It began with a dream. It may not, however, have been a dream. I don’t know, and it doesn’t really matter. I thought it was real at the time, because I was sitting on the sofa in my office listening to my cellphone. I heard a voice on the other end, and I knew it was him. “Daddy!” I said. “No,” he replied. I know his voice, I’ve heard it all my life. “Albert?” “I am not Albert,” he said, “my name is Lev.” There was interference on the line, as a text message tried to arrive, and he began to fade out. I tried to get his number, but wasn’t quick enough. “We’ll talk again,” I heard him say. And then Penny the book-keeper woke me up. I was on the sofa in my office.
The thing is, I don’t dream like that. I’m a bit of a smart-arse, and am pretty sure that if this experience came from my subconscious it would have been much more clever. “I am Martin Buber!” the voice would’ve said, and sent me to the bookshelves in search of I-Thou. I would then figure out the subtle meaning, ponder upon the concept of connection, and be pleased about how smart I am. But things are different now. Albert is dead. And he said his name is Lev. He named it all with that one word: Heart. Not my style at all. It was, however, a message for me.
I am a rabbi, and have been for almost ten years. My father, too, was a rabbi. I asked him now and then if he believed in God. He did. I wished I could believe like he did.
When I applied to rabbinical school, nobody asked if I believed in God. It was not until an elective in advanced homiletics in the fourth year that the question arose. Rabbi Malino had palsied hands and spoke quite slowly. One might think that taking his class would yield three easy credits. At the beginning of the first class he asked us: “How many of you believe in God?” We looked around at each other, uncertainly. We all raised our hands, haltingly. “Nu,” he continued, “what does that mean? What is God to you?” We sat in silence. One student spoke boldly: “God is my Rock!” she exclaimed. “And what does that mean?” the rabbi responded, “that you sit on Him?” The following week, more than half the students did not return to the class.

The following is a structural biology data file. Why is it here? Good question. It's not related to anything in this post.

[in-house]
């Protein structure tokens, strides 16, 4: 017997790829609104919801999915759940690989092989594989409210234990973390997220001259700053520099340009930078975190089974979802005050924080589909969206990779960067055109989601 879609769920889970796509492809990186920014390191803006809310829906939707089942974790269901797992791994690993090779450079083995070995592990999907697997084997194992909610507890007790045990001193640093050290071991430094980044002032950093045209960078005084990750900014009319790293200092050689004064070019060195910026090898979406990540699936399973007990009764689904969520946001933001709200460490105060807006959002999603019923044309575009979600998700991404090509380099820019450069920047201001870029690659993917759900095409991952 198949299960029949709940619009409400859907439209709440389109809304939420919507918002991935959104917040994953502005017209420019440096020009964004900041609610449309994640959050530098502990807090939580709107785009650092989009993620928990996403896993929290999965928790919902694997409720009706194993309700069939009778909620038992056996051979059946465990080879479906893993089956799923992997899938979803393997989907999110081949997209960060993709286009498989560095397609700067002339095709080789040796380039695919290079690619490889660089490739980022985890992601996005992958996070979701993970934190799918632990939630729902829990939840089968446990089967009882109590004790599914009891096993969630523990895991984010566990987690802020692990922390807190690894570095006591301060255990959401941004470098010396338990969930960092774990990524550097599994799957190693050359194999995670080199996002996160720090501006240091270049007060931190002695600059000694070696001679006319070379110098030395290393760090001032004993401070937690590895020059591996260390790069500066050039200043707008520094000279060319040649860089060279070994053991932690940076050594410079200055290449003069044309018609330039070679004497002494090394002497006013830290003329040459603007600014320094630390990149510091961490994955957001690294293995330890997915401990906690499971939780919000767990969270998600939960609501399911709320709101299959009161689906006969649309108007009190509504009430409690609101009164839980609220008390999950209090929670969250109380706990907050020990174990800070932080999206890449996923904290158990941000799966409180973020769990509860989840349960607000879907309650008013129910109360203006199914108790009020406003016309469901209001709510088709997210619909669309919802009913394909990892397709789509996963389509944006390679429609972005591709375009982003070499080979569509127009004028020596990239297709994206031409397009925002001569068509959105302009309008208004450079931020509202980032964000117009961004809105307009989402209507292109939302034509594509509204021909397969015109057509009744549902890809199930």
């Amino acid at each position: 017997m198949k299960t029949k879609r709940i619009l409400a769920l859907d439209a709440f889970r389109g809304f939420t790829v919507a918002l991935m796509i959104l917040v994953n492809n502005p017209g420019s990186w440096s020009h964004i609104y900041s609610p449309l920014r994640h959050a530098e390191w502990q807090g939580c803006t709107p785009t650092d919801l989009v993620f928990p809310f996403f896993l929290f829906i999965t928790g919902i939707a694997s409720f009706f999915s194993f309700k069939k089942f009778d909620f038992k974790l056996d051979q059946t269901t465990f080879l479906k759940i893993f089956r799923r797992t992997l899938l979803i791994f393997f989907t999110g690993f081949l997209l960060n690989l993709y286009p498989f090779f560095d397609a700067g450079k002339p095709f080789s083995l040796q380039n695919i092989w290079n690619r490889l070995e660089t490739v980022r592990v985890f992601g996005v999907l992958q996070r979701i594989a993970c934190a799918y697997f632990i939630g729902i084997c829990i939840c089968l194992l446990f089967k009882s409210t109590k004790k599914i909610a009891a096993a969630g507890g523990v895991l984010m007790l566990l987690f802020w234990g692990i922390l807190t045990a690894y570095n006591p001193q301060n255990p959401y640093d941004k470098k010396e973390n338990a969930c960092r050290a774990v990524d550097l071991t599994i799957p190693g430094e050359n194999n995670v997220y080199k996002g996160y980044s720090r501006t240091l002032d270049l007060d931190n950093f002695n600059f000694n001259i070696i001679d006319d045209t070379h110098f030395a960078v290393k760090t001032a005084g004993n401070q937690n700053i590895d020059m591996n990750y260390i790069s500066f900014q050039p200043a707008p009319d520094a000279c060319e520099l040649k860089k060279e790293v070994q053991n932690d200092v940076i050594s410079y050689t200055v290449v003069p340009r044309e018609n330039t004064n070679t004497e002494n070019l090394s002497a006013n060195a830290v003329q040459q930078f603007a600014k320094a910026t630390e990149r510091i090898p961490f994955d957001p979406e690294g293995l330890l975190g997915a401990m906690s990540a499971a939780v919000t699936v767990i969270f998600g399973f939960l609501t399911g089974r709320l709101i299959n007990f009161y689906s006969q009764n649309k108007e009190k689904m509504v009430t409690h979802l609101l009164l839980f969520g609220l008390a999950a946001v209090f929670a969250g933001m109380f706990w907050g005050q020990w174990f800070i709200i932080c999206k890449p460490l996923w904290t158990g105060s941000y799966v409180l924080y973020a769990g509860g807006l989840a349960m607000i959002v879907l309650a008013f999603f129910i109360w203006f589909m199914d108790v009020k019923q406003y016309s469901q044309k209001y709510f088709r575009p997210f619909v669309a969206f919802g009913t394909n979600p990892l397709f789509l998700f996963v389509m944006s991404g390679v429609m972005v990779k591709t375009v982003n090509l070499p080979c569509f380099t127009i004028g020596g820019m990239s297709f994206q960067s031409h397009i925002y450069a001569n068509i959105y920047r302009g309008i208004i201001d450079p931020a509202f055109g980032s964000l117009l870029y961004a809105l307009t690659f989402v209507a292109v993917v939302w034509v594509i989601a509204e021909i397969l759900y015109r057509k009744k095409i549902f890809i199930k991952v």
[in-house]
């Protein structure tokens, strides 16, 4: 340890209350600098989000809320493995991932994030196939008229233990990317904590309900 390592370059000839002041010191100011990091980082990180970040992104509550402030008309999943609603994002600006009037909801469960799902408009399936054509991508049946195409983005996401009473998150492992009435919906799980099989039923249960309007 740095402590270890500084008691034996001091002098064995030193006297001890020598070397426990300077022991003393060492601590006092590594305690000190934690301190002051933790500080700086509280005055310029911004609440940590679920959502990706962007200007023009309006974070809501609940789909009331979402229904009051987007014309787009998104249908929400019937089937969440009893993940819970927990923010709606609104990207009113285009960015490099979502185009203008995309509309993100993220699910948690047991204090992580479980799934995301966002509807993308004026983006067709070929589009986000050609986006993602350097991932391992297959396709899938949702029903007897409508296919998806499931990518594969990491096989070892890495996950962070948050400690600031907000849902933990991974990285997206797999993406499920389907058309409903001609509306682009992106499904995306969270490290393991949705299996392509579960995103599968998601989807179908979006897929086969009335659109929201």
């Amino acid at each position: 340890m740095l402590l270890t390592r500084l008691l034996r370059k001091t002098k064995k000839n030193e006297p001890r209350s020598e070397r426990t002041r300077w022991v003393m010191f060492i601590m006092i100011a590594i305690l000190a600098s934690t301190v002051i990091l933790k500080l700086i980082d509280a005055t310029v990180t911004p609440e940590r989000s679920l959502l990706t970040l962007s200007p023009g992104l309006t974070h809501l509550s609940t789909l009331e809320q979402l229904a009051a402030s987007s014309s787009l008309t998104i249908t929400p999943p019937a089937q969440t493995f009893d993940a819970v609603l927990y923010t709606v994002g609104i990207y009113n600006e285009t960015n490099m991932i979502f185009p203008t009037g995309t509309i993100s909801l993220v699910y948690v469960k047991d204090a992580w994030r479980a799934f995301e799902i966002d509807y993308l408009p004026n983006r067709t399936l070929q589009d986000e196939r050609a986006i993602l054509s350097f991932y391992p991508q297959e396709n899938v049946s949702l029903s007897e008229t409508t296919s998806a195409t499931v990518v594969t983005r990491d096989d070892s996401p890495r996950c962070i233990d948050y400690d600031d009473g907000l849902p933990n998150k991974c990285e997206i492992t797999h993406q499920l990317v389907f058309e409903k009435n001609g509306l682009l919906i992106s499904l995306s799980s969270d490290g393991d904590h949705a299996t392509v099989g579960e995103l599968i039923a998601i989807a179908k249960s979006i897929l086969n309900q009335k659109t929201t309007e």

Now I sit at the table with the bar and bat mitzvah students. 150 students this year. 182 next year. I have thirty minutes to connect with each one, to suggest what it means to be a child of commandment in the world in which she lives. The conversation focusses on the potential and strength that she has, and what she may do with this power. “What is the purpose of the mitzvot?” I ask. “A lot of people think they are the Jewish rules telling the Jewish things that Jewish people do to be Jewish.” The student nods. “Actually,” I continue, “that’s not what it’s about at all. Actually,” I say, “they have one main purpose, and that is all. We pay attention to the commandments because they will teach us how to be a mensch. You know what is a mensch?” The student shakes her head. I ask the parent. She says, “a person you can count on.” I bang my fist on my chest. She continues, “a person with a good heart.” “Exactly!” I cry. “Look around at the people you know - in school, at camp, wherever you go. Some are good at math, and others stink at it. Some run really fast, and others can’t. Some are really musical, and others aren’t. You can always work hard to improve yourself, but there doesn’t seem to be any logical reason why some people get to be gifted and others do not.” The student nods again. “The thing is,” I say, “there is one thing that everybody gets the same. It doesn’t matter how rich or poor you are. It doesn’t matter what colour your skin is, or where you are born, or in which religion they bring you up. Everyone gets a heart. Everyone. And everyone gets the power to develop it into a good heart. You only lose that power if you let go of it. Tell me,” I say, “ do you know the difference between right and wrong?” “I think so,” she says. “Do you understand that there are consequences to your choices and your actions?” “Yes,” she says firmly. “Then you are ready,” I say. “It is time for you to accept the responsibility for the continuing development of your heart, to become a bat mitzvah, and a mensch.
I wish I had more time. If the next student doesn’t show up, perhaps we may go on to talk about God. What will I say? “Let’s talk about air!” I may say. “When you woke up this morning, were you glad to see the air was still there? Before you went to bed last night, did you worry in case the air would be gone in the morning?” I'll talk about how we know that without air we die, yet, unless we are underwater, or going into outer space, we assume that it will be there. We cannot see, nor smell, nor hear, nor taste, nor feel it; yet we know it is there and that our bodies live because of it. We do not question this. What then of our souls? Whoever decided that they don’t need nourishment and maintenance also, just like our bodies? A hebrew word for the soul is neshama. The same word also means breath. Could it be that God is to our souls like air is to our bodies? Our senses cannot detect God, yet without God our souls would be dead. Why do we question this?